For those who were unable to get to the range, Beth Tindall from Cincinnati Media had contacted a friend, Arbon ‘Doc’ Hairston of Fair Warning Systems, who runs firearms training simulators for law enforcement. Doc brought along various semiautomatics, revolvers, and even a pump action shotgun, along with training simulations that he uses to teach people when to shoot and when not to shoot. The guns are real, but hooked up to CO2 to work the action and provide a certain amount of recoil. A lot of fun was had by all who had a go, but somehow the fear factor was missing. Not difficult to see how kids brought up on video games have lost any respect they might have had for the dangers of real weapons.

In the charity auction, Brit crime fan Lesley ‘Mitchy’ Keech was the winning bidder, and as she wanted to attend the Bouchercon Sunday brunch, we arranged to take her for breakfast and to the gun range on the Monday morning after it was all over.

We also took fellow Brit thriller writer Matt Hilton with us. He agreed that, after firing the simulator, firing the real thing was a whole different ball game.

I tried to instil the basics of gun safety into Mitchy, starting off with only one live round in the chamber so she could get used to the feel and the noise of it, and giving her a good solid stance to shoot from. We let her try various SIG, Glock and Smith & Wesson 9mm semiautomatics, and also a couple of .357 magnum S&W revolvers. And finally they brought out an MP5 submachine gun, and she put a full clip through that, beginning on single shot and moving up to full auto. Those targets were definitely not getting up again!

I hope we made the experience fun without causing too much fear beyond just the right amount. After all, without the rush of endorphins (endogenous morphine) released by the pituitary gland and hypothalamus during periods of excitement, stress, or danger, how do we know we’re really alive?

On the Monday afternoon, we went up the Gateway to the West – the St Louis arch. An amazing feat of engineering, with an ingenious elevator system to get you to the cramped viewing area right at the peak of the arch. And as we rode up there, I could only think of all the people we knew who would completely freak out at the experience, first of the confined space, and then being over 600 feet off the ground.

But if something doesn’t particularly scare you, then doing it involves no courage. Or does it?

So, ‘Rati, if you went to Bouchercon, did you have a great time? Did you go up the arch?

And what was the last thing you did that really scared you?

For me, the answer to the first question is, “Hell, yes!”

 And the answer to the second is going on the Bomb Bay water ride at Wet ‘n’ Wild in Orlando Florida a few years ago. (And I’m talking squeal-like-a-girl-scared here.) You climb about eight storeys up, stand in a cylinder shaped like a cartoon bomb, which they winch out over a narrow chute filled with running water. They leave you there for an agonising few seconds, then a floor drops away and you PLUMMET down the chute until it levels out at the bottom and the force of the water being squeezed into places you don’t even want to think about, brings you to a stop.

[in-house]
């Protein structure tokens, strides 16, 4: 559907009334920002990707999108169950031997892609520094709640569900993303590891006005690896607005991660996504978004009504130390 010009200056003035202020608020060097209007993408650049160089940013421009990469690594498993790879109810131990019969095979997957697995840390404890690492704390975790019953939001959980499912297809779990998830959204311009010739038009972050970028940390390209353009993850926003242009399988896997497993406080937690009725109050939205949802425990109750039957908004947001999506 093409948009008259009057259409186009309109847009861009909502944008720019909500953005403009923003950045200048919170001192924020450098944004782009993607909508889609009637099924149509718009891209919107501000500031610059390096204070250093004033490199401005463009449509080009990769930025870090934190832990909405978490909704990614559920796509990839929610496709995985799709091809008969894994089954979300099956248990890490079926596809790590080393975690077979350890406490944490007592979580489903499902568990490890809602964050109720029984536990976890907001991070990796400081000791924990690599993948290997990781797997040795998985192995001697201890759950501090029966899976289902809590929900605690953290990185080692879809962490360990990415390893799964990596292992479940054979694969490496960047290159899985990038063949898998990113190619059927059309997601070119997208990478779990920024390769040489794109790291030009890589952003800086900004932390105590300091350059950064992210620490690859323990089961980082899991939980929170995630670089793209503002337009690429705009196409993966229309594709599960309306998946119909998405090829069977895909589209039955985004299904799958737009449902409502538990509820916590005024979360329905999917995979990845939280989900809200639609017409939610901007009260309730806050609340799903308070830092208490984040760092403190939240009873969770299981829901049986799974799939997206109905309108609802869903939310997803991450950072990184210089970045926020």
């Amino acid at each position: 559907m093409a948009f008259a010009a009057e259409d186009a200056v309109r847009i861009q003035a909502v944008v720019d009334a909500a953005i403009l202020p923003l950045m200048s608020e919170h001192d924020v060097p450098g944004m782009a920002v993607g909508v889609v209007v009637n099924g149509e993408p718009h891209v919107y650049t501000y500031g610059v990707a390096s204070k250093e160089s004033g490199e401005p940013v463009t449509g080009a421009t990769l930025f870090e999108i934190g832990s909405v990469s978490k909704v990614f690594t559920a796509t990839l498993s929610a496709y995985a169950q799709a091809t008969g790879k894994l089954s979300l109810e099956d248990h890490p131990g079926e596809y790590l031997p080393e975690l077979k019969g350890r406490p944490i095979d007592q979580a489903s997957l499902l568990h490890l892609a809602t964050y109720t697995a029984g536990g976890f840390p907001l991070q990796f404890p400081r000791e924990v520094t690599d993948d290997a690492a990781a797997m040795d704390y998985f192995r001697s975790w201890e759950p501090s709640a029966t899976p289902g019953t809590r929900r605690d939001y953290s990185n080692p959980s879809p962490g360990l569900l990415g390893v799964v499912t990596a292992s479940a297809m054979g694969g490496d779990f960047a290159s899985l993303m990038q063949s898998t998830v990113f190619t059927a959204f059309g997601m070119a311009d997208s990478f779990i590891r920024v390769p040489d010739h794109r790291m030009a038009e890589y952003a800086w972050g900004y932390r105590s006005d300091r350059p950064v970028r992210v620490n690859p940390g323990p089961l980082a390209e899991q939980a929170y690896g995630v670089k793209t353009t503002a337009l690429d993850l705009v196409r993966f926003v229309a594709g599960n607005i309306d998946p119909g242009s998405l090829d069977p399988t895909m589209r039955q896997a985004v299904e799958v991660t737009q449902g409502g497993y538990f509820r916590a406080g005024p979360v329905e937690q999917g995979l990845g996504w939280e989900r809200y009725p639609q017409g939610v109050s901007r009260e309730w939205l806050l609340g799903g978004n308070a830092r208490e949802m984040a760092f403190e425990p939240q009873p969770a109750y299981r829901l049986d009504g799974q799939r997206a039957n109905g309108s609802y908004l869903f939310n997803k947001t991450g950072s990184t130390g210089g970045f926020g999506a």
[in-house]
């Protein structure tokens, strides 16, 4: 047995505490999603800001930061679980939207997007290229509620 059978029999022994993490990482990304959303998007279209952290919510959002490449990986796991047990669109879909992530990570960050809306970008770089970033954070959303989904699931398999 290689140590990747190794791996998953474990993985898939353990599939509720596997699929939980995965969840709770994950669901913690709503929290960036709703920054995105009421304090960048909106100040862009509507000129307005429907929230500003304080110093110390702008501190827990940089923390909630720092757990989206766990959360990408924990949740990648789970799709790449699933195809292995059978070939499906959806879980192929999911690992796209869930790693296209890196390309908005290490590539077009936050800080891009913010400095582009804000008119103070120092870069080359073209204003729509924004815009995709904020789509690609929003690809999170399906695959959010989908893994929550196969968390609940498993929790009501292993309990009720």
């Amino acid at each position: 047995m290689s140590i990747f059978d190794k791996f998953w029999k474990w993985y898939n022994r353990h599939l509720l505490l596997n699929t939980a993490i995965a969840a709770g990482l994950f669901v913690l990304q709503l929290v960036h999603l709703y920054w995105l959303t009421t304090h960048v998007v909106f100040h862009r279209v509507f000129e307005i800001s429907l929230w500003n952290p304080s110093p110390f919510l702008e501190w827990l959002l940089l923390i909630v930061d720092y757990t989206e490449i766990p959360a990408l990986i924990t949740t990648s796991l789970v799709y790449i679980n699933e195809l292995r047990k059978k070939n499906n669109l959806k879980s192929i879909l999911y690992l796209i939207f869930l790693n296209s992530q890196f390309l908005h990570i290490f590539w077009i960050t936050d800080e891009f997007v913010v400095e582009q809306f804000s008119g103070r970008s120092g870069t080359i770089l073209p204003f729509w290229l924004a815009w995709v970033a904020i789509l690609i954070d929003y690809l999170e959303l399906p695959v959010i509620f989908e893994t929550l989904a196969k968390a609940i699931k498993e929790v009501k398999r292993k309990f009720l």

Once was enough.

This week’s Word of the Week is horripilation, which means a contraction of the cutaneous muscles causing erection of the hairs and gooseflesh. The correct word for when all your hair stands on end. From the Latin horrere to bristle, and pilus, a hair.

One last thing. While we were away, my Twitter account was hacked, so please be careful about following any dodgy links that don’t obviously come from me. We also had problems logging on to Gmail, as it didn’t like the fact we weren’t at our home computer. So, apologies for any delays or confusion.

Keeping The Plates Spinning

Zoë Sharp

There’s always talk among writers about the pros and cons of writing a series versus standalone novels and I can see both sides of the argument. There’s a lot of freedom to writing standalones. Any character traits that engage your interest can form the protagonist of your next work.

No baggage, no preconceptions. You can narrate in first person, third person, close third, multiple viewpoints – second person if you feel the urge. Present tense, past tense, a mix of both. Contemporary, historical, futuristic. There seems to be no limits beyond what your publisher will accept and your readers will enjoy. (And reader expectation is a whole different subject . . .)

Of course, there has always been a liking for ‘the same . . . but different’. I was a big fan of the early Dick Francis books, and not just for their horse-orientated content. Although they were mainly standalones with only a few repeated characters, there were definite similarities between the heroes of the Francis books, regardless of whether they were jockeys or bankers, airline pilots or movie stars.

As a reader, you knew what you were getting. And if you liked one, the chances were pretty good that you were going to like them all.

Few of the Francis protags were professionally involved with crime, but he successfully side-stepped the issue of Cabot Cove Syndrome, as it’s known. Anybody familiar with the long-running Jessica Fletcher ‘Murder She Wrote’ TV series will understand this. Every time that woman turned around, she tripped over a body. I mean, nobody in their right minds should ever have accepted an invitation to dine with Ms Fletcher, because you could be certain there’d be one less guest for dessert than for the appetiser. She was a jinx.

So, if you want an amateur sleuth to discover the bloodied corpse book after book, at least with a standalone character you aren’t forced to invent yet another reason why someone with an apparently harmless occupation should become such a magnet for murder.